Oxford resource forum to feature Bill Clinton
Former US President Bill Clinton will join Nobel prize-winning economist Amartya Sen and film director James Cameron at Oxford University for a forum on resource scarcity.
The forum will focus on resource scarcity and volatility, and how continued access to food, energy and water as demographic rapidly change.
An audience mainly comprising investors will hear about the financial advantages for businesses who seize the opportunities generated by a shift towards greater efficiency.
Other notable attendees will include Amory Lovins, named as one of Time magazine’s 100 most influential people in the world; David Miliband MP; the UN’s Special Representative on Food Security and Nutrition, David Nabarro; and former CEO of Tesco, Sir Terry Leahy.
The Re|Source 2012 event in July will discuss how demographic changes such as increasing populations, growth of middle classes and rising living standards in emerging economies will offer opportunities, providing that resource efficiency is increased in these areas.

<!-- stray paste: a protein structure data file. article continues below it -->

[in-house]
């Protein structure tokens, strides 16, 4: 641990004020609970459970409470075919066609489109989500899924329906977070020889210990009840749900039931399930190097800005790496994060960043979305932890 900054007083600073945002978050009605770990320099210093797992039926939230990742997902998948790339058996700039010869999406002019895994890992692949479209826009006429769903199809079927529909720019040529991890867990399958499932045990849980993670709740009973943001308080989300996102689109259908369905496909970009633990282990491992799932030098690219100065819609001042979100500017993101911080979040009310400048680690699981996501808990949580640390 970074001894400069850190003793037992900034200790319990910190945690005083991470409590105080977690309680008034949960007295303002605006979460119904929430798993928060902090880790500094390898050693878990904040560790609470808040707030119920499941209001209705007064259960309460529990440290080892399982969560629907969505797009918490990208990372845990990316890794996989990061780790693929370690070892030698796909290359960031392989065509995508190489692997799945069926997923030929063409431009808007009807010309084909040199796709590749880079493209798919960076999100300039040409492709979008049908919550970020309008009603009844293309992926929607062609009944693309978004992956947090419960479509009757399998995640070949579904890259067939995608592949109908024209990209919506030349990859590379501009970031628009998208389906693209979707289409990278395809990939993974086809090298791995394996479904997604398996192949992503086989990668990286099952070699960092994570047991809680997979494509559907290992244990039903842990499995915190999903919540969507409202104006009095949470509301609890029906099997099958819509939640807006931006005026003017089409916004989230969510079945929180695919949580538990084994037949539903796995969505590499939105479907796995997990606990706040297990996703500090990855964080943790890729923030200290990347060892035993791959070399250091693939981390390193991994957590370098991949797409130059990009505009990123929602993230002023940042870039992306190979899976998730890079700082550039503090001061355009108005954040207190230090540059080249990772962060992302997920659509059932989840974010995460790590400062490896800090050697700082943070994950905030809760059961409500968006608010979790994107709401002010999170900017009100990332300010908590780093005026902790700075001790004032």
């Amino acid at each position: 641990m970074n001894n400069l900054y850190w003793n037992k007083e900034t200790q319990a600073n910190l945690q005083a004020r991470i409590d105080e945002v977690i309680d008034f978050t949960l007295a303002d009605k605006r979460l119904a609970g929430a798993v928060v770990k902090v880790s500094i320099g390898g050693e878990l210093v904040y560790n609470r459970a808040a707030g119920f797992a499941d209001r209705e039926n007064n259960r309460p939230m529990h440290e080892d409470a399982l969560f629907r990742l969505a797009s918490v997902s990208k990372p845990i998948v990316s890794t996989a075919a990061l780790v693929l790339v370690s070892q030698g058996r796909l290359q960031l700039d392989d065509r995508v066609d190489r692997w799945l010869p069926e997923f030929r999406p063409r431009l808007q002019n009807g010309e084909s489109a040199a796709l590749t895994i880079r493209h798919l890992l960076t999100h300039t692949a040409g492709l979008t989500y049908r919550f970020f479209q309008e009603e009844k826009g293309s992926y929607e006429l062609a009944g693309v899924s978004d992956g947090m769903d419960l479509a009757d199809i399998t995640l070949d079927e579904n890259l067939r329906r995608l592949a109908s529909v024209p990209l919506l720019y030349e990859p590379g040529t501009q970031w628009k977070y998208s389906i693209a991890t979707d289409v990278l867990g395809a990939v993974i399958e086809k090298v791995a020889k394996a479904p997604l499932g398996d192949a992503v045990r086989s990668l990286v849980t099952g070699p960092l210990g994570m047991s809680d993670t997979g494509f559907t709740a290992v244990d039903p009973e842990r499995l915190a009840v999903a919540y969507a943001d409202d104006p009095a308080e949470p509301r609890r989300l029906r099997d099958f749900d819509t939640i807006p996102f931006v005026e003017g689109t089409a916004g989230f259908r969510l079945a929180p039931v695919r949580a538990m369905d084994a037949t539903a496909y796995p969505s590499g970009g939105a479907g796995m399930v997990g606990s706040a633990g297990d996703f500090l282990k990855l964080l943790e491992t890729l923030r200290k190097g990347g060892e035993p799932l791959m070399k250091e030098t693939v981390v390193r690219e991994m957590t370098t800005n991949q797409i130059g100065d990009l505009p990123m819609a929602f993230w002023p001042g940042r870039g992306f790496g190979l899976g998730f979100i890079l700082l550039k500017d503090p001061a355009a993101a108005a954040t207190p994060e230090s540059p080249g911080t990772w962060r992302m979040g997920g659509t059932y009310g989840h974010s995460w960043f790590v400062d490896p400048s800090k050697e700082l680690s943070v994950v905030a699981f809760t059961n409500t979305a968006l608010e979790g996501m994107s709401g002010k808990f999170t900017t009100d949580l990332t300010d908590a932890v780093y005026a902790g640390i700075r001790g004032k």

Participants will also discuss investment in infrastructure and disruptive technological innovations, and will look at how a longer-term investment horizon can lead to gaining a competitive advantage.
Sir David King, Co-Director of the event and former chief scientific adviser to the government said: “There is no doubt that our current model of growth is unsustainable – and these pressures are only set to deepen in future years.
“CEOs and investors must realise now more than ever that profitability need not rely on increased resource use.
“The international financial community has the power to enact huge change to the current global system.
“Companies need to address these issues head-on and understand that resource efficiency and longer term thinking are potent drivers of shareholder value.
“Re|Source 2012 hopes to spark change by presenting a compelling financial case for solving these issues, exploring viable, commercial and proven solutions towards a sustainable future.
“The way in which business leaders respond to these issues will shape the competitive landscape over the next 20 years and beyond.
“Through Re|Source 2012 we are hoping to move away from the scaremongering and negative perceptions of the past and instead generate new ways of thinking about these critical global issues.”
This was posted in Bdaily's Members' News section by Tom Keighley .
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